How can a preapproval change?

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MortgageWhen someone becomes “preapproved” for a mortgage, it boils down to they qualify for a certain mortgage payment based on their income and debts (DTI aka debt to income ratio).  A home buyer qualifies for the loan amount of the new mortgage and their funds available for down payment and closing cost determine the sales price.

Because mortgage rates are not locked when the home buyer is not yet in contract, the preapproval is subject to change and is only valid if the the information relied on (the application and supporting documents) have not changed. For example, if a home buyer changes employment or buys a new car without consulting their mortgage professional, the preapproval letter may be void.

There are some things that may impact a loan preapproval that are not directly in the home buyer’s control such as the amount of property taxes, home owners insurance and/or home owners association dues.  When I prepare a preapproval letter for my clients, I include the maximum total mortgage payment they are qualified for.

Another variable is, of course, mortgage interest rates. If a borrower is approved at today’s super low rates and makes an offer on a home a month from now and rates are higher, they may not qualify if their debt to income ratios are “pushed” to the limit.

It’s also possible to have loan programs and underwriting guidelines change. Private mortgage insurance fees may adjust as well as the mortgage insurance or funding fees for FHA, VA or USDA mortgages. I’ve seen FHA mortgage insurance premiums adjust high enough to disqualify or reduce the buying power of homebuyers a couple times over this last year!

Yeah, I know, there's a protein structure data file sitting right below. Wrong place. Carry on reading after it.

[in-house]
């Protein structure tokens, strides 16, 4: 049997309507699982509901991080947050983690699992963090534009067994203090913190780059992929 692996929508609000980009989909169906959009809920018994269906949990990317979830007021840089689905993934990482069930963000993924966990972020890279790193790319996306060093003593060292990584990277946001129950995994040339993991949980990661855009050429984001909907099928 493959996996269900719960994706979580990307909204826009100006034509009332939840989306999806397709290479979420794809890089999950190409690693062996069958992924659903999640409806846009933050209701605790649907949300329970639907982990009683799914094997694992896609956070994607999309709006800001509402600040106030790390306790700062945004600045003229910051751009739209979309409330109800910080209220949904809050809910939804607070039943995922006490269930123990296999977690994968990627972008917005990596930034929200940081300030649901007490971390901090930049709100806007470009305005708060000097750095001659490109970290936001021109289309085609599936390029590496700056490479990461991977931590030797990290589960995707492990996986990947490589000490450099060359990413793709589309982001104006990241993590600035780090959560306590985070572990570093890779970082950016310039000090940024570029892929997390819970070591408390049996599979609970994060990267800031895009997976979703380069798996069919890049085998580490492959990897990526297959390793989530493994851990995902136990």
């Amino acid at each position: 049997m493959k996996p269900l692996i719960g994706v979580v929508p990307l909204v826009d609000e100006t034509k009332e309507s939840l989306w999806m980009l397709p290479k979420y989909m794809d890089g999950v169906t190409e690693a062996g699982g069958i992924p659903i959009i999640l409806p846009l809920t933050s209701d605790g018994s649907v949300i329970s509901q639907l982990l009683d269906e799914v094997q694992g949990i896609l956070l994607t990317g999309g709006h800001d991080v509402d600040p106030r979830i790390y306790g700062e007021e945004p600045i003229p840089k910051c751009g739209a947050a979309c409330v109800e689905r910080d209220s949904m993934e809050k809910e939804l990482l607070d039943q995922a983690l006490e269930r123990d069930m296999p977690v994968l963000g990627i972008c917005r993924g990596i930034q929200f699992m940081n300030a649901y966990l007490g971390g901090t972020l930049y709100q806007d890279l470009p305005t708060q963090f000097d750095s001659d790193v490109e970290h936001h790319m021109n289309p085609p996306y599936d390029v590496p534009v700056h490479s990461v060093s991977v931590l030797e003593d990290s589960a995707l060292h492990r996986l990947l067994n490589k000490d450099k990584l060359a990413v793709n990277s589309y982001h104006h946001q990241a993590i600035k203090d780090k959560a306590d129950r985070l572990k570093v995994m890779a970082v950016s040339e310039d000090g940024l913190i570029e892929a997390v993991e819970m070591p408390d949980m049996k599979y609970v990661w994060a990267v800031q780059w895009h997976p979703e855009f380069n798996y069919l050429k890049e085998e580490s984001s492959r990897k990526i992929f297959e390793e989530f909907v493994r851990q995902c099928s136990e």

I strongly encourage home buyers to check in with their mortgage professional before making an offer on a specific home so that everything can be reviewed and the preapproval letter can be updated.  If rates have gone up from the time of the original preapproval, it’s possible you may need to request the seller pay for closing or discount points to bring your rate back down.

When I’m working with a home buyer, it’s not unusual for me to prepare several preapproval letters during their search for their next home.

I have been helping home buyers with their mortgage needs since 2000 at family owned and operated, Mortgage Master Service Corporation. If you’re buying a home in Seattle, Woodinville, Renton or anywhere in Washington, I’m happy to help you!

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  1. […] you are pre-approved, have a house under contract, and you have locked your rate with a lender.  The process from here […]

  2. […] you are pre-approved, have a house under contract, and you have locked your rate with a lender.  The process from here […]

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